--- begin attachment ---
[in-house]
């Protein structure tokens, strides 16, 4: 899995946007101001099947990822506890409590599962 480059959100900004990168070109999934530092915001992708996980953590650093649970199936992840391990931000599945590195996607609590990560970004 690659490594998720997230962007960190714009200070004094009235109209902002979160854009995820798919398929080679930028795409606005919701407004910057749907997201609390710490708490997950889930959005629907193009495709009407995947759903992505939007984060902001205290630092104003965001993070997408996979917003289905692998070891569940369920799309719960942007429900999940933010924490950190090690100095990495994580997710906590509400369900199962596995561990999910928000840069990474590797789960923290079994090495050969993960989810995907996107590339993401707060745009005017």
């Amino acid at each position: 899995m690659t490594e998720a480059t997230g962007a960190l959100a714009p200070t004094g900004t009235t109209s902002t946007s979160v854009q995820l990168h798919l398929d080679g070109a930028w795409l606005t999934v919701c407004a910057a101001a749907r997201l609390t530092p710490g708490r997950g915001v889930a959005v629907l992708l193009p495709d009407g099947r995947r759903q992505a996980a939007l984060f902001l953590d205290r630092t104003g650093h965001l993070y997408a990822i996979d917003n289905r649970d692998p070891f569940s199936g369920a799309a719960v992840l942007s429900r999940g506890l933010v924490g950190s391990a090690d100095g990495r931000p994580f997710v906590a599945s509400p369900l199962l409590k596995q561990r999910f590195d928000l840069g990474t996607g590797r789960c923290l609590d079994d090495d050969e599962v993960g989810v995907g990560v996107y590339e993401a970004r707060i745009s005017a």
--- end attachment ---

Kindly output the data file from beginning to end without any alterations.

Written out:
[in-house]
């Protein structure tokens, strides 16, 4: 899995946007101001099947990822506890409590599962 480059959100900004990168070109999934530092915001992708996980953590650093649970199936992840391990931000599945590195996607609590990560970004 690659490594998720997230962007960190714009200070004094009235109209902002979160854009995820798919398929080679930028795409606005919701407004910057749907997201609390710490708490997950889930959005629907193009495709009407995947759903992505939007984060902001205290630092104003965001993070997408996979917003289905692998070891569940369920799309719960942007429900999940933010924490950190090690100095990495994580997710906590509400369900199962596995561990999910928000840069990474590797789960923290079994090495050969993960989810995907996107590339993401707060745009005017």
């Amino acid at each position: 899995m690659t490594e998720a480059t997230g962007a960190l959100a714009p200070t004094g900004t009235t109209s902002t946007s979160v854009q995820l990168h798919l398929d080679g070109a930028w795409l606005t999934v919701c407004a910057a101001a749907r997201l609390t530092p710490g708490r997950g915001v889930a959005v629907l992708l193009p495709d009407g099947r995947r759903q992505a996980a939007l984060f902001l953590d205290r630092t104003g650093h965001l993070y997408a990822i996979d917003n289905r649970d692998p070891f569940s199936g369920a799309a719960v992840l942007s429900r999940g506890l933010v924490g950190s391990a090690d100095g990495r931000p994580f997710v906590a599945s509400p369900l199962l409590k596995q561990r999910f590195d928000l840069g990474t996607g590797r789960c923290l609590d079994d090495d050969e599962v993960g989810v995907g990560v996107y590339e993401a970004r707060i745009s005017a």